Large Orchestra


double 2

This composition was commissioned by the Oakland East Bay Symphony for their 2009/10 season, with a grant by the James Irvine Foundation, and premiered in April, 2010, at the Paramount Theater in Oakland, CA, under the baton of Michael Morgan. Since then, the Sacramento Symphony and Atlanta Symphony have performed the piece during their season subscriptions.“Double Identity” is my third composition with the objective in bringing Swing Jazz/Bebop music into a classical setting. Here are a few critic’s responses:

“No one will argue with the fact that Jazz is America’s great contribution to 20th century music. And that point was underscored eloquently Saturday evening when the Sacramento Philharmonic performed composer Benedikt Brydern’s “Double Identity” at Sacramento’s Community Center Theater. There is something fresh and immediate about jazz music when rendered through the wide and bold palette of a large orchestra. And the Philharmonic was smart in christening its 2011-12 season with Brydern’s sultry paean to swing and bebop with his three movement work.”(Sacramento Bee)

“Brydern’s Double Identity was a demonstrable success.  The work is alive with the idioms of swing and bebop. It abounds with energy, a feature brought out by the orchestra’s bubbly performance, impressive both for its life and for its cleanliness.”(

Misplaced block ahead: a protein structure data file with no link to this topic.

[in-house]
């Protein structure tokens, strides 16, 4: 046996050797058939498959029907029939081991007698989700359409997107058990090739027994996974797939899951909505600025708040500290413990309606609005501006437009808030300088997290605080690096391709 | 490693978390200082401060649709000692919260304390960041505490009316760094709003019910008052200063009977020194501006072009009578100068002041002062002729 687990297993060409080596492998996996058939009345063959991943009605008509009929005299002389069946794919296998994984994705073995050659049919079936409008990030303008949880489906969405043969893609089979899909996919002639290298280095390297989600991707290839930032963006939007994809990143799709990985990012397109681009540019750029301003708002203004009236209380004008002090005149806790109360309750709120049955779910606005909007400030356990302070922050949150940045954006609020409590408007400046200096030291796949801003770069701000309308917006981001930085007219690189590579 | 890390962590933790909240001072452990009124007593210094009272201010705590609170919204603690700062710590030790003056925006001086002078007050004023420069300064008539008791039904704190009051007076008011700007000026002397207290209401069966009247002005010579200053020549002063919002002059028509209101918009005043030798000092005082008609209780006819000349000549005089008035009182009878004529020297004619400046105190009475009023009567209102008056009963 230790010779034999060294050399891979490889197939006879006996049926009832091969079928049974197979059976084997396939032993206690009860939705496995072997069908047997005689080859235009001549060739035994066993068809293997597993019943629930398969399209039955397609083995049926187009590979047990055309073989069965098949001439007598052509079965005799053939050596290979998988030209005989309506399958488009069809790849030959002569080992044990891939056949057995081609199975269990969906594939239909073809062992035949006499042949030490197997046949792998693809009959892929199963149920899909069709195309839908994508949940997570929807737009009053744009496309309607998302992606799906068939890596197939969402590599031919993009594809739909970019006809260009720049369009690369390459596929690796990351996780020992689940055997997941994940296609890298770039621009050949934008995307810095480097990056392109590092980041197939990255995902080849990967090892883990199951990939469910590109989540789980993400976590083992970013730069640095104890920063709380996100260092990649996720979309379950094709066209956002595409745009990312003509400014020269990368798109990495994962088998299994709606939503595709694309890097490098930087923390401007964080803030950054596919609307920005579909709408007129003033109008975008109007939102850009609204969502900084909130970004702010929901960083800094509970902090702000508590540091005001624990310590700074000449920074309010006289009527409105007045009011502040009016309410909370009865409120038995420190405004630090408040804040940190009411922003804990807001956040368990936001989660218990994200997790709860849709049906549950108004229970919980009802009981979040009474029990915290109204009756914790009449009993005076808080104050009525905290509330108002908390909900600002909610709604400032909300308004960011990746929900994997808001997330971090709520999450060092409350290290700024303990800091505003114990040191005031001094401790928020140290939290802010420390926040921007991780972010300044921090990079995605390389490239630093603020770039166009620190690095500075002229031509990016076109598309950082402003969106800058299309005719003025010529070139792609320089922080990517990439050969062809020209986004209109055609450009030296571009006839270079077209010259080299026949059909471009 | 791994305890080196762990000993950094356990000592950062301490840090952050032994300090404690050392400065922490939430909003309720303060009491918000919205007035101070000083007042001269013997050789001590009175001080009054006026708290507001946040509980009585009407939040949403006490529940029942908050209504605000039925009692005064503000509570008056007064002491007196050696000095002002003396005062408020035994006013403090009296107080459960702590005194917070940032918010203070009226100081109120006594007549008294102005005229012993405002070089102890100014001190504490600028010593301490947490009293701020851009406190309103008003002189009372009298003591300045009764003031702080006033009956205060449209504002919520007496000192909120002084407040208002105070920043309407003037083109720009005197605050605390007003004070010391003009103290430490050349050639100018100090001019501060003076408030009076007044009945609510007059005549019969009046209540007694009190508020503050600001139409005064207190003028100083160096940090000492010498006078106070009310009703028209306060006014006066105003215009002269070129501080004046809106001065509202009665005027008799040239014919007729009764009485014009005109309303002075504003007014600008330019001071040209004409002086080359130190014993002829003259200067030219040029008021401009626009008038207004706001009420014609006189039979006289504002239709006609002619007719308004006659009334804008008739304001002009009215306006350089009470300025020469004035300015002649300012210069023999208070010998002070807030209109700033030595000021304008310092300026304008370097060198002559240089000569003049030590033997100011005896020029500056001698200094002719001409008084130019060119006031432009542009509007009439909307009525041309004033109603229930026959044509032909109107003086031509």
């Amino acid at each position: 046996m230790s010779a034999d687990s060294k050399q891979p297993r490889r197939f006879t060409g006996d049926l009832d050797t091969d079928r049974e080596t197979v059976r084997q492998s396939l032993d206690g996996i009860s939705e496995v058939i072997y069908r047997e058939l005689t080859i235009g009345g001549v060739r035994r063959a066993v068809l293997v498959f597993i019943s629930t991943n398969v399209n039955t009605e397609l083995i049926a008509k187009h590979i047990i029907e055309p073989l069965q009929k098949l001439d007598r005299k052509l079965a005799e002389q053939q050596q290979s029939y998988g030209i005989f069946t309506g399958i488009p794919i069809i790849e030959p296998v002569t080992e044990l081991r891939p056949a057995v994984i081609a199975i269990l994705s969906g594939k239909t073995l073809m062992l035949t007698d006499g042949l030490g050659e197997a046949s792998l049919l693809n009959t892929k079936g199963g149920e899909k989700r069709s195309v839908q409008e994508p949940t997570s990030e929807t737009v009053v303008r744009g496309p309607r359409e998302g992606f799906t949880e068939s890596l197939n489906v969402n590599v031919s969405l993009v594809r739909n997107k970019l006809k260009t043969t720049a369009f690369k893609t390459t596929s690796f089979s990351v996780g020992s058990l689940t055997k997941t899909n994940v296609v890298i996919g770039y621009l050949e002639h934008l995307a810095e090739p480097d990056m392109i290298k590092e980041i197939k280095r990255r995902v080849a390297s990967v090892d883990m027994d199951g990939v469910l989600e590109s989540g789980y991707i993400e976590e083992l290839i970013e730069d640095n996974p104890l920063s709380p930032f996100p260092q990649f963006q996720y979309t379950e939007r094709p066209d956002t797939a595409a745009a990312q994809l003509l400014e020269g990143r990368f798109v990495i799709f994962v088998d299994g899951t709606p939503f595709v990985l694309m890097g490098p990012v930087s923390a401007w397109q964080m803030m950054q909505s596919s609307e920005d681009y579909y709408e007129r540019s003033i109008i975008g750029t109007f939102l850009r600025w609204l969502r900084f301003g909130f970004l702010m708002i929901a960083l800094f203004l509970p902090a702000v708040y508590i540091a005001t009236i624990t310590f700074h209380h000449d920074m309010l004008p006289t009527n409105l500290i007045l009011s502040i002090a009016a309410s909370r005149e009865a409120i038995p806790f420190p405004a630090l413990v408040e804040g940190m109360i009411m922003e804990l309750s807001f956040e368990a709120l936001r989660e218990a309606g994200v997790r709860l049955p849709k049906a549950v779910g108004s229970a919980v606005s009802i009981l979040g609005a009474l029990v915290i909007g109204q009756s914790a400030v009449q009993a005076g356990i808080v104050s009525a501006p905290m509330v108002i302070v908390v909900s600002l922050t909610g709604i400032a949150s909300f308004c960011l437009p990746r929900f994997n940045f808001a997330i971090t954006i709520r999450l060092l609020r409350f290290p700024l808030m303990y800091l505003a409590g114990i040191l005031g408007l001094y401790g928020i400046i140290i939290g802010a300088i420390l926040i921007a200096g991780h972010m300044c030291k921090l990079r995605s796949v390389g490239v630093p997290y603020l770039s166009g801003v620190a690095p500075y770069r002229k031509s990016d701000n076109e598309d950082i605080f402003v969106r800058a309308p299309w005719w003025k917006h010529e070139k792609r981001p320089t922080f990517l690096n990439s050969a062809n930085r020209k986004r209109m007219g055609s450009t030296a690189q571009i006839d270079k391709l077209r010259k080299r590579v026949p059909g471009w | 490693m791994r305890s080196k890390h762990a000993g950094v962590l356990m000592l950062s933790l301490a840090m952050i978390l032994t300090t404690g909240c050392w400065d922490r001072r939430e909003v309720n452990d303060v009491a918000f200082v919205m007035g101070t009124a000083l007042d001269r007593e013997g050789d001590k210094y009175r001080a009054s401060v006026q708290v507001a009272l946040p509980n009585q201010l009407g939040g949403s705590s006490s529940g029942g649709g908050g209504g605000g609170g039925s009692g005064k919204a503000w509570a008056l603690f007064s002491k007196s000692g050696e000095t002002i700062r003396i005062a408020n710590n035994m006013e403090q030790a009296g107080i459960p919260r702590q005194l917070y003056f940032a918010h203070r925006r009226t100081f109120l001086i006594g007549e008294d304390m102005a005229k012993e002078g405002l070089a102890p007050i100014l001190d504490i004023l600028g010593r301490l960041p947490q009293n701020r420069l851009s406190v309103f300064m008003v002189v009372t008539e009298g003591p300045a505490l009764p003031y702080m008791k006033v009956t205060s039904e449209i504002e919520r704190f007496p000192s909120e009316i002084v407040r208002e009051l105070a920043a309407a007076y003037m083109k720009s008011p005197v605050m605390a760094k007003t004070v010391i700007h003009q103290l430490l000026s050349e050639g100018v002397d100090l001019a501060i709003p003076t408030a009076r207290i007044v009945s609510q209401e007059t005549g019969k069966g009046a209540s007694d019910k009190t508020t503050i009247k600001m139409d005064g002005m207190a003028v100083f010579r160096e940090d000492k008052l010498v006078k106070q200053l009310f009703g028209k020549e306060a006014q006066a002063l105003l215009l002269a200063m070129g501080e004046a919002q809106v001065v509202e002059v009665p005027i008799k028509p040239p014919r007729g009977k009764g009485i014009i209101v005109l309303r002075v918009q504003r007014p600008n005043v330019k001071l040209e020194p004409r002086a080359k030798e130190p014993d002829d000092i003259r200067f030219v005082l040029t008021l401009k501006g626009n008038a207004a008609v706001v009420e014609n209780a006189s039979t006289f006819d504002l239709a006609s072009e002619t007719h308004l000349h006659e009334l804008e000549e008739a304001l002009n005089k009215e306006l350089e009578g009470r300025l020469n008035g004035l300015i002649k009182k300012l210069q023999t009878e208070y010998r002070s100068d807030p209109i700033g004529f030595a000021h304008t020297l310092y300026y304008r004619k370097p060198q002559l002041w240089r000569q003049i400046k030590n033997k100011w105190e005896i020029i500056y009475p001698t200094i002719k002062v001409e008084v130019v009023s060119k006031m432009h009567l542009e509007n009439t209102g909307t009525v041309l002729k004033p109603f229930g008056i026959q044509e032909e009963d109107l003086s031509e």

ikarusIkarus started life as a composition for 9 solo string instruments but soon grew into a fully orchestrated piece. On one hand it tells the classic story of Ikarus who, ignoring the warnings of his father, flew too close to the sun and died. On the other hand it pays homage to the inventiveness of the human spirit and embraces mankind’s ability, through the creation of complicated machines, to achieve more than our mortal bodies would allow.

The music starts softly with Ikarus preparing for his take-off. Slowly the huge wings unfold and the piece lifts off with a majestic theme/motif. The nervous sixteen notes in the string section symbolize the constant flow of air and motion needed by Ikarus to fly.

The joy of movement is mirrored by the cellos and bassoons, gliding in and out of the orchestra. Sounds of birds, clouds and impressions of earth from above are represented by various short melodic or rhythmic fragments throughout the first phase of his flight.

Slowly the intensity and excitement builds until we are completely swept away and have lost all sense of reason or danger. Then, in the climax of the composition, Ikarus and his wings crash to the ground and the orchestra brakes down with him, loosing feather after feather until all has been destroyed. After this violent moment, the compositions quiets down gradually and reflects on the failure of Ikarus.

Performed and recorded by the Kiev Philharmonic on July 14, 2005

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